Ransomware is malicious software designed to infect your computer, and once it has done so, you will receive demands, often in the form of messages displayed on your computer threatening to publish private data or promising you access to your computer and systems in exchange for a fee. There are two main types of ransomware: crypto-ransomware and locker ransomware.
In 2020, we have seen an increase in ransomware attacks, with hackers targeting municipal governments, universities and private businesses, which has resulted in the loss of more than £120 million. Often these hackers threaten to make the stolen data public1, use the data to attack victims’ clients and/or disrupt business operations.
The most popular ransomware examples are Locky, Wannacry, Ryuk, CryptoLocker and Petya. They have explored software vulnerabilities, insecure websites, restoring options and more. The vast majority of ransomware attacks happen via email. These emails often appear to be legitimate and invite you to click links or download an attachment, and once clicked or downloaded, malicious software will infiltrate your device.
Crypto-malware attackers continue to use topical events to lure users into downloading a ransomware payload. COVID-19 is no different. Attempts to stay safe during the pandemic have been exploited to encrypt files on their devices. These attacks have even been carried out on hospitals.
In recent years, ransomware gangs have started working together, exchanging tactics and information2. By working as a team, hackers using ransomware can conduct more coordinated and evasive attack campaigns.
Data backups have helped organisations avoid a number of ransomware attacks over the past few years3. By backing up their data, victims were able to object to the attackers’ demands and recover their data without having to settle a ransom.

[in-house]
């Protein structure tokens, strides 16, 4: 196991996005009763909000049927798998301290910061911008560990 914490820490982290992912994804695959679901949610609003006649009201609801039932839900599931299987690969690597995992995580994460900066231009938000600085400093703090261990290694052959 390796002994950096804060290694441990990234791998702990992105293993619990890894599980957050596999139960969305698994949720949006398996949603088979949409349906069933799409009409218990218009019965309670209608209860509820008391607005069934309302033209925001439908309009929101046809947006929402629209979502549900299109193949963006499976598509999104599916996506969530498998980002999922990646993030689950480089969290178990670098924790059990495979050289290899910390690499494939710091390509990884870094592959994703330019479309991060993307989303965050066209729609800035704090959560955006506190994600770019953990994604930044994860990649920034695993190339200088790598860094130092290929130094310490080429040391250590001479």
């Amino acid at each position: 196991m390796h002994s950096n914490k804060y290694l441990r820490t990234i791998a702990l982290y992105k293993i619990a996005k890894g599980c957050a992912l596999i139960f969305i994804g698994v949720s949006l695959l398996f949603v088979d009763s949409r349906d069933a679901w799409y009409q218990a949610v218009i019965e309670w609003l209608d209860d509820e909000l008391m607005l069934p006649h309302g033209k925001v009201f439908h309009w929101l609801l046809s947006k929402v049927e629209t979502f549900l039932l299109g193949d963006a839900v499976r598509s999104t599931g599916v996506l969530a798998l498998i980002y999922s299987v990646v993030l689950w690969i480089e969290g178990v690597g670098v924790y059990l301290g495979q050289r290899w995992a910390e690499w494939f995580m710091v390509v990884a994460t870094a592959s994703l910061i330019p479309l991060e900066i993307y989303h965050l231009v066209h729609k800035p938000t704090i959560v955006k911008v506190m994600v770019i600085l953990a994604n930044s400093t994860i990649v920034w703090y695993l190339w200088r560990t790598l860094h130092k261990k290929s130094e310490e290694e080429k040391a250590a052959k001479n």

It is advisable to create offline backups that are kept separate from your network and systems, or in a cloud service designed for this purpose, as ransomware actively targets backups to increase the probability of payment. However, having your data backed up will not prevent attackers from using the stolen data to blackmail you. In fact, as a form of punishment for not meeting the attackers’ demands, hackers will often publish/ leak sensitive data4.
There are several ways you can reduce the probability of being infected by a ransomware attack, for example:
The measures you can take to protect your data from attackers depends on the type of device you are using and its operating system. In general, organisations should:
If you have fallen victim to an attack, make sure you:
Since cyber-criminals are growing in experience and developing new ways to infiltrate systems and devices, it can be difficult to completely protect your organisation against ransomware without specialist support. You can put up a strong defence by adopting a full-spectrum security approach, including risk assessments, analysis and testing. This way you can reduce the likelihood of a ransomware attack and/or decrease its effects. To find out more about cyber security and how we can assist your business, please contact Blue Frontier.